Sunshine After Grief

sunshine_bright-red-gold-white-flowers-clustered-togetherYou may not be in a place right now to believe what I’m going to say—but at least consider that sunshine after grief is possible!

Fourteen years ago, I questioned whether I would ever feel like smiling again—and whether I’d be happy in the future. But now I know it’s true—and not just for me, but for so many others who have been through the pain of grief. If you’re wondering the same thing, I want to reassure you that happiness is not only possible, but likely to happen for you, if that’s the choice you make after loss.

A wonderful friend from a past grief support group, who lost his wife several years ago, suggested that I share my story to encourage others who are disheartened and now facing loss. Regardless of where you are at this moment, know that you are not alone, and many of us have been in the same place—struggling with negative feelings, fears, and uncertainties.

My story of loss happened suddenly, without any warning. I thought everything was just fine. My husband took off on a mountain bike ride—something he frequently did—except this time, he never came home. The instant he died, my entire life changed. I had trouble envisioning any kind of future for myself back then.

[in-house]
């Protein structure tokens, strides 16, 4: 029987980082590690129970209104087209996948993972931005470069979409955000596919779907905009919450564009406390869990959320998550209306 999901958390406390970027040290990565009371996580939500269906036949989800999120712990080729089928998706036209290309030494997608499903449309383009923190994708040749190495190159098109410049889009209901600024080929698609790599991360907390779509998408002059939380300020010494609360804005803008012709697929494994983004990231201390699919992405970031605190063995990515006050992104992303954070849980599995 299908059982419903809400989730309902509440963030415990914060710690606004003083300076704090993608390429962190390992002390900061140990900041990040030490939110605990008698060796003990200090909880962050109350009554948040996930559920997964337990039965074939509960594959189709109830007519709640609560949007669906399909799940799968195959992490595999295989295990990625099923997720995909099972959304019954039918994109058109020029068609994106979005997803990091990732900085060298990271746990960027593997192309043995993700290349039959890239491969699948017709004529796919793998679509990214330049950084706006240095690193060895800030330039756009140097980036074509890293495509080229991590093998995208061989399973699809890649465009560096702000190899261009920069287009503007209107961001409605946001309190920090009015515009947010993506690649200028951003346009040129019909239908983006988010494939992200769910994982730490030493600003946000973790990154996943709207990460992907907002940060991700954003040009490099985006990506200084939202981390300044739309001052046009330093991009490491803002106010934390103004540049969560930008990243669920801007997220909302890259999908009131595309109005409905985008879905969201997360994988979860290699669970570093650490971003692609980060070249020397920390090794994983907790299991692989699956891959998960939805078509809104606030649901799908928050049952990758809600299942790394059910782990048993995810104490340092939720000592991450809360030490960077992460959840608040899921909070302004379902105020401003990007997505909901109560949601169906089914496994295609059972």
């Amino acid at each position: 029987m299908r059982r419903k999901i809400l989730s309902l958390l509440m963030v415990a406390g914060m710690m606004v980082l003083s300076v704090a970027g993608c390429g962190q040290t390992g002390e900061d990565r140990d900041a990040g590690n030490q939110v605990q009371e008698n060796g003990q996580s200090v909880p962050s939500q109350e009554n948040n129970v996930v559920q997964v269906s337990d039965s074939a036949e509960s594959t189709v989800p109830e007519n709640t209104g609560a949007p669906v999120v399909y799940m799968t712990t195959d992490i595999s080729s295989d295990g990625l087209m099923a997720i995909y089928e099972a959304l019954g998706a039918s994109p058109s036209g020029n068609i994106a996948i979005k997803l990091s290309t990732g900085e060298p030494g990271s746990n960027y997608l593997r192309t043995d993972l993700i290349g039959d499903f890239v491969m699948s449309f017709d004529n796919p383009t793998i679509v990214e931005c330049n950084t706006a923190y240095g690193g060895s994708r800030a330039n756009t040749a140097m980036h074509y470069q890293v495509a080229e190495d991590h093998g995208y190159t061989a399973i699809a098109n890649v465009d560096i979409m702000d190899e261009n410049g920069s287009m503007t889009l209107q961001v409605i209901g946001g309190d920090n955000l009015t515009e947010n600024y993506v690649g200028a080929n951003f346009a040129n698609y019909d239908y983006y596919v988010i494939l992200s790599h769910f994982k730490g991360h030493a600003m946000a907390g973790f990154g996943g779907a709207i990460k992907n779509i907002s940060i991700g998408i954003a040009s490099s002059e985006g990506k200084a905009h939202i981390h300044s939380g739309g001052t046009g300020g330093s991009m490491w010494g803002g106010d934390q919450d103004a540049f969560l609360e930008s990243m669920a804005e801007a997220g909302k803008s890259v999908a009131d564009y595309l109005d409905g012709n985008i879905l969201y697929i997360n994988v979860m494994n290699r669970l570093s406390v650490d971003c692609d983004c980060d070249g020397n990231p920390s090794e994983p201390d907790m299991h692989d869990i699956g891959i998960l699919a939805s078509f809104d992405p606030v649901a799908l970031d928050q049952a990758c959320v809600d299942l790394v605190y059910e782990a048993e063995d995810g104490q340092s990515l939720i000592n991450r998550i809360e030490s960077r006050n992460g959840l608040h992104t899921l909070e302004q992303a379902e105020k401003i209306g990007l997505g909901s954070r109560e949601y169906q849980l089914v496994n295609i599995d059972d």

Thankfully, each of us can move forward at our own pace. I took one step at a time, and sometimes, even those were halting steps. However, I kept moving ahead. I made a firm decision that I was not going to let my loss cause me to be bitter—because I didn’t want this tragedy control the rest of my life. I believe that decision played a key part in my healing.

As time went on, I was just living my life in the best way I knew. I was involved in my career, some classes, volunteer activities, etc., and when I least expected anything to happen, I ‘accidentally’ met the man I would eventually marry. (Of course, I don’t believe our meeting was a coincidence.) We discovered we had things in common from the moment we met. He had also lost his spouse, but her death followed a long-term battle with cancer. Our relationship grew, and we decided to get married about a year after we met.